Political Film: Not Just R&R

Cynthia Leck

Last Friday, as an alternative to the typical weekend scene students, faculty and other guests gathered in Golden Auditorium for the premier of Avant Garde filmmaker James Benning’s new film, RR.

During the 114 minute film, viewers experienced 43 shots of trains traveling across the American landscape. Edited together from the 216 shots that Benning filmed throughout the U.S. over a two month period, the film takes the viewer to spaces where nature and industry meet. In doing so, it provides both a visual description of the varying American landscape and a political message about our consumption and use of this landscape.

“The idea was to find and film trains in many different landscapes across the US…The shot length would be determined by the length of the train and the speed. Every shot would contain the complete train,” Benning commented on his intentions with RR.

The film presents a striking contrast between the natural landscape and the constructed railway system. This visual conflict, along with interesting angles and the movement of trains along the depth plan, makes the film formally and visually commanding.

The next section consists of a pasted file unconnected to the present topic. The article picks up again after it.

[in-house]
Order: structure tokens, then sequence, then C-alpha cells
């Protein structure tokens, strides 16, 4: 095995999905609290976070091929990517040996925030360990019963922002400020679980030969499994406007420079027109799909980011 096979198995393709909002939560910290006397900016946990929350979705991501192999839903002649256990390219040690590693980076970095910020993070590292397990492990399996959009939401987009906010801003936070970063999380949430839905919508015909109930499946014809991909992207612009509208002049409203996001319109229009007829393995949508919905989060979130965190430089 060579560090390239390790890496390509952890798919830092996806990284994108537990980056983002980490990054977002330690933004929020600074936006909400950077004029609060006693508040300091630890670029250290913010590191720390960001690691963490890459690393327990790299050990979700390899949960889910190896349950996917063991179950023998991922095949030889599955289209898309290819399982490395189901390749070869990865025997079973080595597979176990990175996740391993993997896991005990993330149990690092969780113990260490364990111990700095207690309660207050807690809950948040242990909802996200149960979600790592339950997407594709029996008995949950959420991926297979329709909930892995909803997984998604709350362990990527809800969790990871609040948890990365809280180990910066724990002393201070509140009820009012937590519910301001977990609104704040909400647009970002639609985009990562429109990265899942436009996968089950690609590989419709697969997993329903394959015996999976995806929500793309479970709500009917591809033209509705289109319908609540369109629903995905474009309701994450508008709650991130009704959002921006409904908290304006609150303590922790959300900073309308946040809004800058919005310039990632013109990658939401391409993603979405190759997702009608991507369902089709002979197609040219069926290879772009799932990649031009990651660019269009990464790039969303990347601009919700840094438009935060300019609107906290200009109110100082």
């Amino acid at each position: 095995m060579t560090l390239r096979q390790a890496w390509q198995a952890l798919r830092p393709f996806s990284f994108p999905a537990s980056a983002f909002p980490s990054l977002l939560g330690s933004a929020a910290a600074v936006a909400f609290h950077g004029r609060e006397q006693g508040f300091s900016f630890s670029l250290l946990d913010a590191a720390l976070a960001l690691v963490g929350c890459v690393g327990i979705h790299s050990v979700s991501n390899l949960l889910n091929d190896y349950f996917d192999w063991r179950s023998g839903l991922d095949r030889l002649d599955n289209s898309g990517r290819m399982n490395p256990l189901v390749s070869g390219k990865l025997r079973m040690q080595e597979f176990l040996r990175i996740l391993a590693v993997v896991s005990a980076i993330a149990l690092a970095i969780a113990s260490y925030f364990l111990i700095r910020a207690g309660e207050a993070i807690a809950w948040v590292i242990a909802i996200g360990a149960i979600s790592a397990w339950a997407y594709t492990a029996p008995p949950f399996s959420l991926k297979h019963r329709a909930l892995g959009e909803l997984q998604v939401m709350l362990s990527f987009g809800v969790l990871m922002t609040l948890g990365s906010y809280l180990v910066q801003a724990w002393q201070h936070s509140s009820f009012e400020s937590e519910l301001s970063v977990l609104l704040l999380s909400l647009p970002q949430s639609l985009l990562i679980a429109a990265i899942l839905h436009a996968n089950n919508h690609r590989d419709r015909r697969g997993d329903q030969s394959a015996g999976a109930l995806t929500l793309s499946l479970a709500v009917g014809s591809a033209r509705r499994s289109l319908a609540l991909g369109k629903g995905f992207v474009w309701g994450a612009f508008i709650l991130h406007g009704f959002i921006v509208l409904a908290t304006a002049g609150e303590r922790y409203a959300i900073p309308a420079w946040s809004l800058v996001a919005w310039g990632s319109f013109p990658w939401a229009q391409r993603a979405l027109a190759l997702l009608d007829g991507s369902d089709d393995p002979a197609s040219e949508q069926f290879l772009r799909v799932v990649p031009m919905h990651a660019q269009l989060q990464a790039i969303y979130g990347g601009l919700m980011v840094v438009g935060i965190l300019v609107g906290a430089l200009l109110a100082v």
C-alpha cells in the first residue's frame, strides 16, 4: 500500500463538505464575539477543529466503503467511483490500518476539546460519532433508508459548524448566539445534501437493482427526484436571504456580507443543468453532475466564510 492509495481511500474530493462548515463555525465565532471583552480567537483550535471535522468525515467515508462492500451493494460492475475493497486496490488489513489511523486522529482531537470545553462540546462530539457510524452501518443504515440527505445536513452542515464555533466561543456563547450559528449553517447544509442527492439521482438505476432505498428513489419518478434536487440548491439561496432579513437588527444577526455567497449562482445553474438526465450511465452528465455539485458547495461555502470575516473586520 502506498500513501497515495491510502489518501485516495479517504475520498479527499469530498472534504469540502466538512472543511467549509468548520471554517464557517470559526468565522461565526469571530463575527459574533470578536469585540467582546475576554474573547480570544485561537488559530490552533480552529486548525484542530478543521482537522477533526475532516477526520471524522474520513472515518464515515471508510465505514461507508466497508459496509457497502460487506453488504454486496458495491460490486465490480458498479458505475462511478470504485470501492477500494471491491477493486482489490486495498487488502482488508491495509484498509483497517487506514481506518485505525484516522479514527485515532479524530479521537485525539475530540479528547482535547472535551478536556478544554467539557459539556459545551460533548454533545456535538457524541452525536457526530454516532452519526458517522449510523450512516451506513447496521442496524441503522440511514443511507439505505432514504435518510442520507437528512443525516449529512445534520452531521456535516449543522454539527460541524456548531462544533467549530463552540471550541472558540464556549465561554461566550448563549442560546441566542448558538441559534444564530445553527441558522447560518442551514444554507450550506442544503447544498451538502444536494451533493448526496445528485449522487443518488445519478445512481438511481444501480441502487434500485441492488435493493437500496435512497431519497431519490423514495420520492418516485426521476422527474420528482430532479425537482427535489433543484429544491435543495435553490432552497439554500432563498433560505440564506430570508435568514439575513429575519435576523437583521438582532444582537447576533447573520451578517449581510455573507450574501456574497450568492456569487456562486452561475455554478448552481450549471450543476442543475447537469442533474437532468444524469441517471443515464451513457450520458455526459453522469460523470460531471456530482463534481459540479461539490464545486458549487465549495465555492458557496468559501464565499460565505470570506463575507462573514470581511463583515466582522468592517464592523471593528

Beyond being an aesthetically forceful film, RR presents a political statement about America’s history of over consumption.

“On a political level I want to question consumption without any solution,” Benning said. “Just to make us aware of the overconsumption we’re involved in.”

This interaction between the aesthetic and the political is a constant theme in Benning films.

As the child of a lower middle class home in Milwaukee, Benning reflected on his reasons for delving into filmmaking.

“[I] basically bought a camera to escape from that offal world,” Benning said. “It was a wonderful world, but I call it offal because there wasn’t much justice there.”

This impulse to escape in conjunction with his graduate degree in mathematics influenced Benning to make films that function as an “elegant solution” to a visual problem. Yet Benning realizes his films also function beyond this elegance.

“Even though I didn’t want to make political films it kind of crept into my work,” Benning said. “My films are still, I think, driven from an aesthetic but they’re always affected by what I believe in…which makes them political films in the end.”

As a close friend of Film and Media Studies professor Jon Knecht, Benning has screened numerous films at Colgate.

“[Knecht] provides me with an ideal audience for what I’m doing because he educates his students that the film culture isn’t this narrow Hollywood culture but it has a much larger vocabulary,” Benning commented.

Well, we at Colgate are thankful for this vocabulary and for visiting filmmakers like James Benning who allow us to use it.